Yesterday afternoon Microsoft released a new beta build of Windows 10 to the Insider Fast ring, 14371.0.rs1_release.160617-1723. We know it isn't a final build or official release candidate because of the telltale watermark on the desktop and expiration date (type
winver in Cortana). That's about all we know for sure at this point.
The pace of beta versions has been breathtaking: There was 14366, on June 14, with the LastPass Edge extension; 14367, on June 16, with the Start Fresh option; and now 14371, on June 22, brings us the Activation Troubleshooter. In each case, we've had lots of fixed bugs, a few lingering known problems, and very little visible change -- as befits the final stages of a beta.
Discussion of the Activation Troubleshooter starts with spokesperson Dona Sarkar's description on the build 14371 announcement page:
Starting with this Insider Preview build, we're introducing the Activation Troubleshooter that will help you address most commonly encountered activation issues on Genuine Windows devices including those caused by hardware changes. For example -- if your device has a digital license (formerly called "digital entitlement") for Windows 10 Pro from a previously installed activated Windows 10 build but you accidentally re-installed Windows 10 Home on such a device, the troubleshooter will automatically guide you through upgrading to Windows 10 Pro and activate Windows…
We are also introducing the ability to link your Microsoft account (MSA) to the activation digital license with this Insider Preview build. If you already used an MSA to log in to your activated Windows 10 Home or Pro device, your MSA will be automatically linked. You can use this MSA linked digital license to re-activate your Genuine Windows 10 device by running the Activation troubleshooter, if you run into Activation issues caused by hardware changes.
There's also a lengthy discussion, with screenshots, on the Win10 Insider Hub (only accessible if you're running Windows 10).
I've gone over the descriptions, stood on my head and squinted real hard, and I'm still left with the overwhelming feeling there's some core functionality, some higher purpose, that I just don't understand.
Clearly, Microsoft is trying to move us to a world where the Win10 upgrade is no longer free -- where, for example, entering a Win7 activation key won't activate Win10. We're facing a licensing maze straight out of Byzantium.
Based on the documentation we have so far, it looks like "genuine" copies of Windows 10 will have a digital license. (Eight months ago, Microsoft coined the term "digital entitlement," and apparently a digital license is the same thing.) If you upgrade a genuine copy of Win7 or 8.1 to Win10 prior to July 29, 2016, there's a digital license stored on Microsoft's servers that says "this PC is licensed to use Win10." If you buy a new PC with Windows 10 pre-installed, there's a similar digital license on Microsoft's servers. Apparently, if you actually bought Windows 10 (there must be a dozen people who have), there's also an analogous digital license. Fair enough. Those have been the rules of the game for almost a year.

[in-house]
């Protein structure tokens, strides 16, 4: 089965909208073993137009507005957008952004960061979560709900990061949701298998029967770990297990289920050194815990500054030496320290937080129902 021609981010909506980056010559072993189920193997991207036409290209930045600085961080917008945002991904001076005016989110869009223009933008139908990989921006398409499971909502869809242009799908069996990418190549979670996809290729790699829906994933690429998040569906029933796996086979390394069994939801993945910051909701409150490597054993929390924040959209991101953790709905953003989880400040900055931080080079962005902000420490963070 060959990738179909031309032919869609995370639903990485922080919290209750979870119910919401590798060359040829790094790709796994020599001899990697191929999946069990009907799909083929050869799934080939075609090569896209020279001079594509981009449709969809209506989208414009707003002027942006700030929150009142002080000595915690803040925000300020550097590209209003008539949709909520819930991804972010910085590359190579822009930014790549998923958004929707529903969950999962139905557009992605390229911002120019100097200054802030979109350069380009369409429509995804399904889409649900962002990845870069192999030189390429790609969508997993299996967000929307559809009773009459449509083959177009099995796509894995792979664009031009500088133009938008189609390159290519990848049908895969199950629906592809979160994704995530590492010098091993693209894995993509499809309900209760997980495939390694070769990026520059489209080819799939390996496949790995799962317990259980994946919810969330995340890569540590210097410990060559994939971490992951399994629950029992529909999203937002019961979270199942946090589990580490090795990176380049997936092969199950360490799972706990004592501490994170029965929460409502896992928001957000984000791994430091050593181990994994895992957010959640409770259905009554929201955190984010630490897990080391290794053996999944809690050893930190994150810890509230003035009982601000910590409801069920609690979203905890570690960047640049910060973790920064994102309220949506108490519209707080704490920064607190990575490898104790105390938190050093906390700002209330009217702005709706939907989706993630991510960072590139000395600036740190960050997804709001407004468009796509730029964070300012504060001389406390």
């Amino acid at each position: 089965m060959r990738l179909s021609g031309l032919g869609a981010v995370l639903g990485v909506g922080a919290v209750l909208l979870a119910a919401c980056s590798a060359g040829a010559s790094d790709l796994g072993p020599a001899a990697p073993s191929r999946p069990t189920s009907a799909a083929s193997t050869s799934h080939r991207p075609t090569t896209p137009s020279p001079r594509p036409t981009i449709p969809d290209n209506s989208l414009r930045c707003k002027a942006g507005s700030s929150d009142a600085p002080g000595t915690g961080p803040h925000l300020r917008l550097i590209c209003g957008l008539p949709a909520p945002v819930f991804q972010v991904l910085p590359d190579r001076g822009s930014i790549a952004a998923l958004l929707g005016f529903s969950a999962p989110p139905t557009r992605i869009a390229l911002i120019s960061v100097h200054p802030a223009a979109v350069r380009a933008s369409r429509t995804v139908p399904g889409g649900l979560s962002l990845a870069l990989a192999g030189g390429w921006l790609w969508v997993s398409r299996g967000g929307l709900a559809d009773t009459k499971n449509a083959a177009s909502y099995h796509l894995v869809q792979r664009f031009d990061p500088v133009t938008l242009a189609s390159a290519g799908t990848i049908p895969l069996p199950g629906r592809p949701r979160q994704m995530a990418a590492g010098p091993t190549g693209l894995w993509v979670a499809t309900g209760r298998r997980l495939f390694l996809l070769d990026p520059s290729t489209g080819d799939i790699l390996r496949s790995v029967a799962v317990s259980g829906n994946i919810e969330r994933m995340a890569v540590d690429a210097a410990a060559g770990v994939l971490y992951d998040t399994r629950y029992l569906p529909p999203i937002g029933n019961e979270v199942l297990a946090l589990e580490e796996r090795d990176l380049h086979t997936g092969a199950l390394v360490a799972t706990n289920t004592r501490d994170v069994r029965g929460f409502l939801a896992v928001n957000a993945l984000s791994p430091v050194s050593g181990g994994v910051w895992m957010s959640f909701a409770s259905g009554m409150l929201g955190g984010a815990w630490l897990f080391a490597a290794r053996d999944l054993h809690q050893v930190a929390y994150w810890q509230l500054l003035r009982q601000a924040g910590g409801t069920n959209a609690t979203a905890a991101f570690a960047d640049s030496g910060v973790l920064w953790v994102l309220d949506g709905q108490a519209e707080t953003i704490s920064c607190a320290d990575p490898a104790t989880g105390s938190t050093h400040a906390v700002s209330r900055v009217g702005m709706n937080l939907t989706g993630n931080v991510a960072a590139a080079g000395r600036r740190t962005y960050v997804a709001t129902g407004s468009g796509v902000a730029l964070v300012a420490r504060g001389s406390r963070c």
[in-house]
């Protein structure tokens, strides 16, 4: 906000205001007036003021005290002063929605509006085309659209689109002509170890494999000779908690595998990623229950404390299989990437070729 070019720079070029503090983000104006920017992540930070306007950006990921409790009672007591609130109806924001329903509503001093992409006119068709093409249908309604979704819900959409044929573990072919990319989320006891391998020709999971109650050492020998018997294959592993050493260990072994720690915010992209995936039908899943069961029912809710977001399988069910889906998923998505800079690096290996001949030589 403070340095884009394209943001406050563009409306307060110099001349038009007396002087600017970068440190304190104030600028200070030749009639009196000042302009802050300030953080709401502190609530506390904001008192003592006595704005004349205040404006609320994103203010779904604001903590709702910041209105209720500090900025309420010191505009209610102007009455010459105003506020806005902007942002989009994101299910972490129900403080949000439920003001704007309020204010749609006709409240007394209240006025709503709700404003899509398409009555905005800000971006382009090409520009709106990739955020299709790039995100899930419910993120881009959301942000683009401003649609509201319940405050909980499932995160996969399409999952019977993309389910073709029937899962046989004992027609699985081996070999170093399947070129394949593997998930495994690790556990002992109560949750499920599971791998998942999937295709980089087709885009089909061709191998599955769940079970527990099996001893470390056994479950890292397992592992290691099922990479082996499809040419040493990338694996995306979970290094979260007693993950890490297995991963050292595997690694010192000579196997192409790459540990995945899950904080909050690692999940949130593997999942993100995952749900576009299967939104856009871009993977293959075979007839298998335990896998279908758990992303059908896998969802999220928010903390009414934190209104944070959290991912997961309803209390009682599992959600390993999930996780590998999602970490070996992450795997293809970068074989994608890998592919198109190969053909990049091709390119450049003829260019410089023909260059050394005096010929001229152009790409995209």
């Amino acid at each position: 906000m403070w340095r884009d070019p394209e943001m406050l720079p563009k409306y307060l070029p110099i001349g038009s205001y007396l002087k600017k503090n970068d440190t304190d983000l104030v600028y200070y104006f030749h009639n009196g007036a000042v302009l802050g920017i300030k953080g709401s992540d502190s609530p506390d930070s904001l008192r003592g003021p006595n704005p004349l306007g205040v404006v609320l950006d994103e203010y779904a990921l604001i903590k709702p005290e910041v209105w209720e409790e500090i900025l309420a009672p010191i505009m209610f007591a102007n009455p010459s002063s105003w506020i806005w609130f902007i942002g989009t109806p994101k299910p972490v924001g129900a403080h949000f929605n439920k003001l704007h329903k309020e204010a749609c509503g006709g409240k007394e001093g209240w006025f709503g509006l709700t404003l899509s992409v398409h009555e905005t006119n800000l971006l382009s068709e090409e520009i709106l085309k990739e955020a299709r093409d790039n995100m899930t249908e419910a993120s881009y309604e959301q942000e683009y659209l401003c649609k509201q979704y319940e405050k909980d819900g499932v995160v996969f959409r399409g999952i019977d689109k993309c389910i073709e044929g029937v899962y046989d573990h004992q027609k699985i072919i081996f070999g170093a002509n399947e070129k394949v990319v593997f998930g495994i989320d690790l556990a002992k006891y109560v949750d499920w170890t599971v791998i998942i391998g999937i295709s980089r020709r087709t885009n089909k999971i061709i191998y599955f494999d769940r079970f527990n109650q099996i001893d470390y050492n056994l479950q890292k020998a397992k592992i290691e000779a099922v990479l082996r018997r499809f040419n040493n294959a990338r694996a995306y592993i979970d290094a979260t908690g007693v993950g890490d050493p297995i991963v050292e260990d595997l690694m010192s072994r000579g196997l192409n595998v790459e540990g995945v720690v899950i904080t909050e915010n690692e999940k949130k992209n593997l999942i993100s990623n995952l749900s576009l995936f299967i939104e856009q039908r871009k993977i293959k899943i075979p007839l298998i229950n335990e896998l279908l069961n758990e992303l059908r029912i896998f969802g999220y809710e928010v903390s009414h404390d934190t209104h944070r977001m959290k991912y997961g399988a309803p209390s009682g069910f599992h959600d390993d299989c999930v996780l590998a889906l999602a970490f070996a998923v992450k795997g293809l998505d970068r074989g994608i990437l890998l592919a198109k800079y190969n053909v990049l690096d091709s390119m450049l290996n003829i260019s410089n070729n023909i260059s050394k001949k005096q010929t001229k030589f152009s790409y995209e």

But those rules don't work very well when, for example, you upgrade your PC's motherboard, or if you accidentally install Win10 Home on a system that has a license for Pro and then try to revert to Pro. We've had problems with those outlying situations for decades. They've invariably been resolved by phoning the Microsoft activation center and asking for a stay of execution.
In all cases, the licenses have ultimately been assigned to one, single machine. One PC, one license. (Again, I'm not talking about Enterprise versions.)
Now a third variable has been added to the equation: the Microsoft account. Having been through the Activation Troubleshooter descriptions backward and forward, it's not clear to me how the bilateral status quo (one PC = one license) will shift to a trilateral PC --> license --> customer account triangle.
In simple situations, there will be no problem. When you sign in to an activated PC using a Windows account, the account will automatically pick up on the license. The Insider Hub article goes into great detail on how to manually link a Microsoft account to a specific license. (Hint: you have to do it while running the licensed machine.) If your PC suddenly becomes "ungenuine" -- the example given involves a "hardware change," which presumably includes changing the motherboard -- you can use your Microsoft account to re-establish the license-PC link and make your modified hardware "genuine" once again.
That's all well and good in normal circumstances. The procedure merely underlines the fact that Windows licensing has shortcomings. It always has.
At the same time, though, it introduces more questions than it solves. Kludges often do.
The fundamental question: Does the Microsoft account own the license? If so, the owner should be able to move the license from PC to PC, burning the old license in its wake. If not, what happens when, for example, the genuine machine is sold to someone else? Does the license move with that system, or does the license go with the owner's Microsoft account?
There are many more questions. Anybody's who's suffered through a graph theory class could have a field day.
I'm all for simpler licensing. Unfortunately, the Activation Troubleshooter technique takes the potential for licensing screw-ups into an entirely new dimension.